Product bundling in group insurance can mean super fund members pay for unnecessary cover. So, super trustees need more flexibility to design the best plan for their fund, MetLife Australia chief executive Deanne Stewart argues.

“Insurers and super fund trustees need to work together to better meet the needs of their member cohort, engage members and improve group insurance product design,” Stewart told Investment Magazine.

Members in super fund default options are automatically put into group insurance. Typically, this includes life insurance, total and permanent disability (TPD) insurance, and income protection.

However, those under 25 years old usually do not have dependants, which makes life insurance coverage less of a priority for them. Despite this, many are paying fees for the product, which puts a drag on their relatively small balances.

“MetLife has worked with clients to remove the bundling of TPD and death cover, and offer TPD as a stand-alone product to younger members,” Stewart said. “This reduces the premium rate for these members and helps address the erosion of younger members’ balances.”

She added that while young members may not have dependants, if they suffered an accident or long-term illness they would not be able to service their debts without TPD coverage.

A RateCity report found that 42 per cent of young people under the age of 24 have between $10,000 and $30,000 of personal debt, not including a mortgage.

“We have been working closely with our super fund and corporate partners, and the Insurance in Superannuation Working Group to further enhance product design, ensure balances are not unduly eroded and provide trustees with more flexibility so they can tailor support to meet members’ needs,” Stewart said.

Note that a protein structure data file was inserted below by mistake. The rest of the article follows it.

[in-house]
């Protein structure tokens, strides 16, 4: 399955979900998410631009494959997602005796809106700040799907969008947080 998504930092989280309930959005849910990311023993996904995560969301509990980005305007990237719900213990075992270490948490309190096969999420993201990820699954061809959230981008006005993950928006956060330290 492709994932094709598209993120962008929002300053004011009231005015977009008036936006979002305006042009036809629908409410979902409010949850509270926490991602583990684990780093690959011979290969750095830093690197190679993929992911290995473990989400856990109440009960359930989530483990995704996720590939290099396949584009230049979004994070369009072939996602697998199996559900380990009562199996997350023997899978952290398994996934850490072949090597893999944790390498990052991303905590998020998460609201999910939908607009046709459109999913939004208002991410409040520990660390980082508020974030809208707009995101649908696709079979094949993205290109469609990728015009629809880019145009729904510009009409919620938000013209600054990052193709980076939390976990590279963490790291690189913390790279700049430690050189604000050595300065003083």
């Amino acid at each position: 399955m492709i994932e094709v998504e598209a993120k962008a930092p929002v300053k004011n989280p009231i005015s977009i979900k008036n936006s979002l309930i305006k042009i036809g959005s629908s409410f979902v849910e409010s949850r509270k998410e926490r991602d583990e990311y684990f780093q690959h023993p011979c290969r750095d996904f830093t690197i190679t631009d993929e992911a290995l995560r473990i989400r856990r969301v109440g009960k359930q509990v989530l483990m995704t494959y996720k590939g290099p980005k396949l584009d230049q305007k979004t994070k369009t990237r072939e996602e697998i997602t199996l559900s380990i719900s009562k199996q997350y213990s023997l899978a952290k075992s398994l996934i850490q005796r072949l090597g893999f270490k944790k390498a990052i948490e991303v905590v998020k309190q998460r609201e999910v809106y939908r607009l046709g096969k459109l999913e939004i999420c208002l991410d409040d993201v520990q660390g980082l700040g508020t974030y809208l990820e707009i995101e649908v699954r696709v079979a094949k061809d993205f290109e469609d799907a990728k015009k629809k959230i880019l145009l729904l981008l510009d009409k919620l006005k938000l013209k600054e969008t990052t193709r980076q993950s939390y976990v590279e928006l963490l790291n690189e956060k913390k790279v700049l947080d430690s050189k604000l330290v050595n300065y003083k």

She made the comments on Monday, May 29, 2017, as MetLife launched a marketing campaign to raise awareness among the general public of the benefits of group insurance. The push comes as the sector comes under scrutiny from the Parliamentary Joint Committee into Life Insurance and the Productivity Commission.

“One in five Australian families will be [affected] by the death of a parent, or a serious accident or illness resulting in that parent being unable to work,” Stewart said. “Without insurance inside super, the vast majority of working Australians would have little to no form of lifestyle protection.

“We have spoken with many claimants who were not aware they had insurance until either a friend, a work colleague or a financial adviser told them. We regularly hear from superannuation fund members who tell us this insurance has made a significant difference to their life.

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